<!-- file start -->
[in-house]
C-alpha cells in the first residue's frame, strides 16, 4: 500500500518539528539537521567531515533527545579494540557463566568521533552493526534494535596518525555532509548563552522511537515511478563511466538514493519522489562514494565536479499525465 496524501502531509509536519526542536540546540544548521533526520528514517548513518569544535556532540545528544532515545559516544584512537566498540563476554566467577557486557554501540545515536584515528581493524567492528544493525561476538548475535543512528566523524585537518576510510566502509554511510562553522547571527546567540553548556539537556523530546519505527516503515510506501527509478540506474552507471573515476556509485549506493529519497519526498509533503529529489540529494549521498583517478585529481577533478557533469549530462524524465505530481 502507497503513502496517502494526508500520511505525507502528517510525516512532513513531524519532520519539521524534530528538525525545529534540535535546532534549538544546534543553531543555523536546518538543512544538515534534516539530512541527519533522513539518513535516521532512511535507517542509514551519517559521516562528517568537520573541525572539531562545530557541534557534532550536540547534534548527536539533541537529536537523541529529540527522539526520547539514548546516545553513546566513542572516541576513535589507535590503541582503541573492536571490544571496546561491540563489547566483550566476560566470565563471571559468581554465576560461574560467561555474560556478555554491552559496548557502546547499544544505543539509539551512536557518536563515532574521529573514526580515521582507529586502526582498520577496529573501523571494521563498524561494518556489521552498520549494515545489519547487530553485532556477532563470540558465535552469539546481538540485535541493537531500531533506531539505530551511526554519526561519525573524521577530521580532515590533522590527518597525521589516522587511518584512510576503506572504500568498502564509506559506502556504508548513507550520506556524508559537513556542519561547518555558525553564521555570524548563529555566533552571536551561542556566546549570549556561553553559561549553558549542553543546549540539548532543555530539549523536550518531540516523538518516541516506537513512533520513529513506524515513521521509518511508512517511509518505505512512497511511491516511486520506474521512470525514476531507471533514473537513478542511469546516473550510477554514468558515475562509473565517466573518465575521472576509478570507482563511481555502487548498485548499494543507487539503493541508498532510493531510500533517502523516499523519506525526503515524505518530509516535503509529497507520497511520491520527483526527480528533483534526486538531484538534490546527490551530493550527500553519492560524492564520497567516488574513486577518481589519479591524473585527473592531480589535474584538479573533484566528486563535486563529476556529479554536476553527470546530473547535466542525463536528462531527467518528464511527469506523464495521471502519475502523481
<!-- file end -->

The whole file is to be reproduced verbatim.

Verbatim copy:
[in-house]
C-alpha cells in the first residue's frame, strides 16, 4: 500500500518539528539537521567531515533527545579494540557463566568521533552493526534494535596518525555532509548563552522511537515511478563511466538514493519522489562514494565536479499525465 496524501502531509509536519526542536540546540544548521533526520528514517548513518569544535556532540545528544532515545559516544584512537566498540563476554566467577557486557554501540545515536584515528581493524567492528544493525561476538548475535543512528566523524585537518576510510566502509554511510562553522547571527546567540553548556539537556523530546519505527516503515510506501527509478540506474552507471573515476556509485549506493529519497519526498509533503529529489540529494549521498583517478585529481577533478557533469549530462524524465505530481 502507497503513502496517502494526508500520511505525507502528517510525516512532513513531524519532520519539521524534530528538525525545529534540535535546532534549538544546534543553531543555523536546518538543512544538515534534516539530512541527519533522513539518513535516521532512511535507517542509514551519517559521516562528517568537520573541525572539531562545530557541534557534532550536540547534534548527536539533541537529536537523541529529540527522539526520547539514548546516545553513546566513542572516541576513535589507535590503541582503541573492536571490544571496546561491540563489547566483550566476560566470565563471571559468581554465576560461574560467561555474560556478555554491552559496548557502546547499544544505543539509539551512536557518536563515532574521529573514526580515521582507529586502526582498520577496529573501523571494521563498524561494518556489521552498520549494515545489519547487530553485532556477532563470540558465535552469539546481538540485535541493537531500531533506531539505530551511526554519526561519525573524521577530521580532515590533522590527518597525521589516522587511518584512510576503506572504500568498502564509506559506502556504508548513507550520506556524508559537513556542519561547518555558525553564521555570524548563529555566533552571536551561542556566546549570549556561553553559561549553558549542553543546549540539548532543555530539549523536550518531540516523538518516541516506537513512533520513529513506524515513521521509518511508512517511509518505505512512497511511491516511486520506474521512470525514476531507471533514473537513478542511469546516473550510477554514468558515475562509473565517466573518465575521472576509478570507482563511481555502487548498485548499494543507487539503493541508498532510493531510500533517502523516499523519506525526503515524505518530509516535503509529497507520497511520491520527483526527480528533483534526486538531484538534490546527490551530493550527500553519492560524492564520497567516488574513486577518481589519479591524473585527473592531480589535474584538479573533484566528486563535486563529476556529479554536476553527470546530473547535466542525463536528462531527467518528464511527469506523464495521471502519475502523481